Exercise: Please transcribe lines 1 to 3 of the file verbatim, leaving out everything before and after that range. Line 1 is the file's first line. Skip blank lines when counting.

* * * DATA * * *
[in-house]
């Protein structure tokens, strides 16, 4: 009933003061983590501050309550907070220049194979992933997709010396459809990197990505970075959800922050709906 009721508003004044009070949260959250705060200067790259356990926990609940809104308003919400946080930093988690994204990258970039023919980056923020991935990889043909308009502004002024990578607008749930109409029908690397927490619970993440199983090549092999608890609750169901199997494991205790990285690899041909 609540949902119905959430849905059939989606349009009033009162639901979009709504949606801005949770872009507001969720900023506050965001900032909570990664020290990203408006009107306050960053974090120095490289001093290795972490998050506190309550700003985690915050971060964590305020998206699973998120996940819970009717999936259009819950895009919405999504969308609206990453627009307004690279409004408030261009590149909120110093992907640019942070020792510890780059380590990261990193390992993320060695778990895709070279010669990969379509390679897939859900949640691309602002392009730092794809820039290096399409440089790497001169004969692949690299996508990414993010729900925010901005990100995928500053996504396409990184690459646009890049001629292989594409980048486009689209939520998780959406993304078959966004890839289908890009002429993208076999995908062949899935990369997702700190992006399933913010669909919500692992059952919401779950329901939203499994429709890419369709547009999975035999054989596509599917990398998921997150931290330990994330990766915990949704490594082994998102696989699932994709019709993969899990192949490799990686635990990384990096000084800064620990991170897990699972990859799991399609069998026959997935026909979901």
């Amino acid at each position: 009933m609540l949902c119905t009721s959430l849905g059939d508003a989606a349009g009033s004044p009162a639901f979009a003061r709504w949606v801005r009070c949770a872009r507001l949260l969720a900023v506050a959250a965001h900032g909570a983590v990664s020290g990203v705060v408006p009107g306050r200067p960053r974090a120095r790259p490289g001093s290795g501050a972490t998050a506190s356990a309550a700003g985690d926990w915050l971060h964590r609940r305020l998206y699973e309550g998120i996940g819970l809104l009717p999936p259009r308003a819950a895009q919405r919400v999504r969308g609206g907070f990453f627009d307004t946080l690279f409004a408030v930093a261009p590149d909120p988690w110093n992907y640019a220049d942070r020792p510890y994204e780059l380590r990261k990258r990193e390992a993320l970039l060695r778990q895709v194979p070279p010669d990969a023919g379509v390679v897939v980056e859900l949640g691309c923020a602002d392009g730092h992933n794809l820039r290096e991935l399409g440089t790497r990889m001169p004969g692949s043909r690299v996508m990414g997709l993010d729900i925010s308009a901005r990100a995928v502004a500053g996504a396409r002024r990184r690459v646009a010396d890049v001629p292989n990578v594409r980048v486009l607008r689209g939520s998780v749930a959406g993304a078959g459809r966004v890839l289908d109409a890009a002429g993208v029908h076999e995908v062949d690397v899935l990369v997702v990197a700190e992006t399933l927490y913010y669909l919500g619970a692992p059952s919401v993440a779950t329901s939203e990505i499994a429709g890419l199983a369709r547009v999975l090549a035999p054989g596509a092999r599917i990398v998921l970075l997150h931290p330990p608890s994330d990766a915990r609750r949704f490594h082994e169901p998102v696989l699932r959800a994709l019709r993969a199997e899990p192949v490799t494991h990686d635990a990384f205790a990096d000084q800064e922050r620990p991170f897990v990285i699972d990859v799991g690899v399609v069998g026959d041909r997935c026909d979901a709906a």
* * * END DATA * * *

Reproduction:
[in-house]
């Protein structure tokens, strides 16, 4: 009933003061983590501050309550907070220049194979992933997709010396459809990197990505970075959800922050709906 009721508003004044009070949260959250705060200067790259356990926990609940809104308003919400946080930093988690994204990258970039023919980056923020991935990889043909308009502004002024990578607008749930109409029908690397927490619970993440199983090549092999608890609750169901199997494991205790990285690899041909 609540949902119905959430849905059939989606349009009033009162639901979009709504949606801005949770872009507001969720900023506050965001900032909570990664020290990203408006009107306050960053974090120095490289001093290795972490998050506190309550700003985690915050971060964590305020998206699973998120996940819970009717999936259009819950895009919405999504969308609206990453627009307004690279409004408030261009590149909120110093992907640019942070020792510890780059380590990261990193390992993320060695778990895709070279010669990969379509390679897939859900949640691309602002392009730092794809820039290096399409440089790497001169004969692949690299996508990414993010729900925010901005990100995928500053996504396409990184690459646009890049001629292989594409980048486009689209939520998780959406993304078959966004890839289908890009002429993208076999995908062949899935990369997702700190992006399933913010669909919500692992059952919401779950329901939203499994429709890419369709547009999975035999054989596509599917990398998921997150931290330990994330990766915990949704490594082994998102696989699932994709019709993969899990192949490799990686635990990384990096000084800064620990991170897990699972990859799991399609069998026959997935026909979901």
């Amino acid at each position: 009933m609540l949902c119905t009721s959430l849905g059939d508003a989606a349009g009033s004044p009162a639901f979009a003061r709504w949606v801005r009070c949770a872009r507001l949260l969720a900023v506050a959250a965001h900032g909570a983590v990664s020290g990203v705060v408006p009107g306050r200067p960053r974090a120095r790259p490289g001093s290795g501050a972490t998050a506190s356990a309550a700003g985690d926990w915050l971060h964590r609940r305020l998206y699973e309550g998120i996940g819970l809104l009717p999936p259009r308003a819950a895009q919405r919400v999504r969308g609206g907070f990453f627009d307004t946080l690279f409004a408030v930093a261009p590149d909120p988690w110093n992907y640019a220049d942070r020792p510890y994204e780059l380590r990261k990258r990193e390992a993320l970039l060695r778990q895709v194979p070279p010669d990969a023919g379509v390679v897939v980056e859900l949640g691309c923020a602002d392009g730092h992933n794809l820039r290096e991935l399409g440089t790497r990889m001169p004969g692949s043909r690299v996508m990414g997709l993010d729900i925010s308009a901005r990100a995928v502004a500053g996504a396409r002024r990184r690459v646009a010396d890049v001629p292989n990578v594409r980048v486009l607008r689209g939520s998780v749930a959406g993304a078959g459809r966004v890839l289908d109409a890009a002429g993208v029908h076999e995908v062949d690397v899935l990369v997702v990197a700190e992006t399933l927490y913010y669909l919500g619970a692992p059952s919401v993440a779950t329901s939203e990505i499994a429709g890419l199983a369709r547009v999975l090549a035999p054989g596509a092999r599917i990398v998921l970075l997150h931290p330990p608890s994330d990766a915990r609750r949704f490594h082994e169901p998102v696989l699932r959800a994709l019709r993969a199997e899990p192949v490799t494991h990686d635990a990384f205790a990096d000084q800064e922050r620990p991170f897990v990285i699972d990859v799991g690899v399609v069998g026959d041909r997935c026909d979901a709906a």